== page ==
On 31 March 2017, the Western Cape High Court ruled that cannabis should be legalised for private home use, however, the state appealed this decision, with the police, justice, health and trade ministers arguing there was “objective proof of the harmful effects of cannabis”. Nevertheless, in a landmark judgement on 18 September 2018, the Constitutional Court, South Africa’s highest court effectively decriminalised the cultivation, storage and use of cannabis in the privacy of one’s home, ruling that the prohibition of private cultivation, possession and consumption of the plant at home was unconstitutional.
Private Cannabis Use Now Legal in South Africa
In a unanimous judgement, Deputy Chief Justice Raymond Zondo, also head of the commission of inquiry probing state capture, upheld and expanded on Judge Dennis Davis’ 2017 judgment that adults should be allowed to grow, keep and use cannabis in the privacy of their own home. The court also ruled that Parliament is required to amend sections of the Drug Trafficking and Medicines Control Acts within the next 24 months. The judgement further doesn’t specify the amount that can be kept or used by an adult for private use, as that will be determined by Parliament.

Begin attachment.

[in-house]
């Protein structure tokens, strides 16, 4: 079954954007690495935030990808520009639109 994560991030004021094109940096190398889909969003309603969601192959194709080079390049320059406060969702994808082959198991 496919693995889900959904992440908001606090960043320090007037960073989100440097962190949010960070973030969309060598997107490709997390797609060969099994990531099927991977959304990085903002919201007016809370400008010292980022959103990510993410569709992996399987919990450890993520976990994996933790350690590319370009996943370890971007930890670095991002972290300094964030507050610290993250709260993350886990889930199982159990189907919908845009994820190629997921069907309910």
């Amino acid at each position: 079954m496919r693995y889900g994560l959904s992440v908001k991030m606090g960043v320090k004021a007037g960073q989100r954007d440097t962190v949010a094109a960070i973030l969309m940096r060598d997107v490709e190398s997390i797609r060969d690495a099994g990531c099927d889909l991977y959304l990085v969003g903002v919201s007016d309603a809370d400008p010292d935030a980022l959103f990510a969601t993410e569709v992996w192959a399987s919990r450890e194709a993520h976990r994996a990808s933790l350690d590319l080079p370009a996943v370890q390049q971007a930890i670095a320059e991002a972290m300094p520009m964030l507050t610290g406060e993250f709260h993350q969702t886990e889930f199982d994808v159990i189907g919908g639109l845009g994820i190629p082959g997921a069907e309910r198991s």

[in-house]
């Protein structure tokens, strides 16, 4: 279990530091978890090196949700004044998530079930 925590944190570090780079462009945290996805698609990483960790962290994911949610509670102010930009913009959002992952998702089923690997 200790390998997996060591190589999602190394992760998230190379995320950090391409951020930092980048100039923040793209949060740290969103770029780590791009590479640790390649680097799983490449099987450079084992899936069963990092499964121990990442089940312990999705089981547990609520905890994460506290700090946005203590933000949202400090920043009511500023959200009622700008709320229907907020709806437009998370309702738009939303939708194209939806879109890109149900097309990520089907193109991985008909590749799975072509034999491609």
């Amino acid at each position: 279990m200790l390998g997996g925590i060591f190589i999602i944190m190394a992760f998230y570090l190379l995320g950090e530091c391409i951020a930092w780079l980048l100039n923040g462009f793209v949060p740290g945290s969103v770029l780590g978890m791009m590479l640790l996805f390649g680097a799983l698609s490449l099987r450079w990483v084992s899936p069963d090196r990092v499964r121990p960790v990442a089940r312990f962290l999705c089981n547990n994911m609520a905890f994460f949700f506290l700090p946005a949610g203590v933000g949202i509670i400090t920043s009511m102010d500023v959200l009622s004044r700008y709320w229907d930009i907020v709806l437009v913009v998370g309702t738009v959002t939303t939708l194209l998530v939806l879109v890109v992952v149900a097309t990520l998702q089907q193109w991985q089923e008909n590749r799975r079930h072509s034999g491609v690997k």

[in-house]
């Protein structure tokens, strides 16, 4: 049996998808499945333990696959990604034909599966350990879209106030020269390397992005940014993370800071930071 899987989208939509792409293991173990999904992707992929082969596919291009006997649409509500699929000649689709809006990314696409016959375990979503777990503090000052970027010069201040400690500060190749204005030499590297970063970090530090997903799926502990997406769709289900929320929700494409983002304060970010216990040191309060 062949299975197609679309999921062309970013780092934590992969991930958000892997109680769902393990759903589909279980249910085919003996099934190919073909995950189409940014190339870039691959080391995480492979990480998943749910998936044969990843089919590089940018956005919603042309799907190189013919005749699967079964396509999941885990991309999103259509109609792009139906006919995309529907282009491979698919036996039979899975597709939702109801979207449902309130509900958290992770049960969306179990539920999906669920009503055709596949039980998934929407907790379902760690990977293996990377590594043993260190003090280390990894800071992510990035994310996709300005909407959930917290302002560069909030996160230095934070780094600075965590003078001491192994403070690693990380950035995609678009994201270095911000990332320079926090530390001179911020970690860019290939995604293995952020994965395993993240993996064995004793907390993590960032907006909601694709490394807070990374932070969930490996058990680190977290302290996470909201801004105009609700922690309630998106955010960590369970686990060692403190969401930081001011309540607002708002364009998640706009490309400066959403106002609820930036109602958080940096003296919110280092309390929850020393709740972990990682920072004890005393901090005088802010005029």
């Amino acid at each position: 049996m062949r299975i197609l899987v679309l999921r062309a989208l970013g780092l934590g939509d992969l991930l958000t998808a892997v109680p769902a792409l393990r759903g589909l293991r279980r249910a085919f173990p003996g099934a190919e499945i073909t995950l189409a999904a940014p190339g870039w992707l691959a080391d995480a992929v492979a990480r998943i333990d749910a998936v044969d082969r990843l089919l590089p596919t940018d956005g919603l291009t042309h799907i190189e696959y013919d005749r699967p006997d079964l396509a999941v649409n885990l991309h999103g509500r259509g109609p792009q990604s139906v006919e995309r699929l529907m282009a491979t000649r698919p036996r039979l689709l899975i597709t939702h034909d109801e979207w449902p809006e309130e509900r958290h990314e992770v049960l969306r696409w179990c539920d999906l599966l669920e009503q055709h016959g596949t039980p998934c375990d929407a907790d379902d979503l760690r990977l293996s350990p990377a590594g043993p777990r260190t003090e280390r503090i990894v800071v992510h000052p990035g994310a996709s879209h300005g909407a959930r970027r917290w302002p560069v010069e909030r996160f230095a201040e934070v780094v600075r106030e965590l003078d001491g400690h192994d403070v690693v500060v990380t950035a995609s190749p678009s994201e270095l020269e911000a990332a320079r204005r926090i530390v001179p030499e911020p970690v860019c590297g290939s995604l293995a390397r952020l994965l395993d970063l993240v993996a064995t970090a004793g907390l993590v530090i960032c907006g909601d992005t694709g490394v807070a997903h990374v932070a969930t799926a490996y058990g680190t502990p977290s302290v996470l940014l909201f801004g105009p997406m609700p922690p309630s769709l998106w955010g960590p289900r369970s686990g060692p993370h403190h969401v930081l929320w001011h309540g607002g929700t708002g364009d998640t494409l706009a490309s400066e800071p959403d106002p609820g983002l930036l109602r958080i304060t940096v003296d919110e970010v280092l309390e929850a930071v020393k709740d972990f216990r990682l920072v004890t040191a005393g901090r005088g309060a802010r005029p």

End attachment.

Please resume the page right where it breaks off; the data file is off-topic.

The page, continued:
Not a Free-For-All
It is important to note that this ruling will neither decriminalise the use of cannabis in public nor the offence of dealing in or supplying cannabis. The ruling does, however, decriminalise the use of cannabis for medicinal purposes, as previously many of those who use medicinal cannabis products to alleviate various symptoms, such as cancer patients, and those suffering from anxiety, PTSD, Alzheimer’s and Parkinson’s, were technically doing so unlawfully.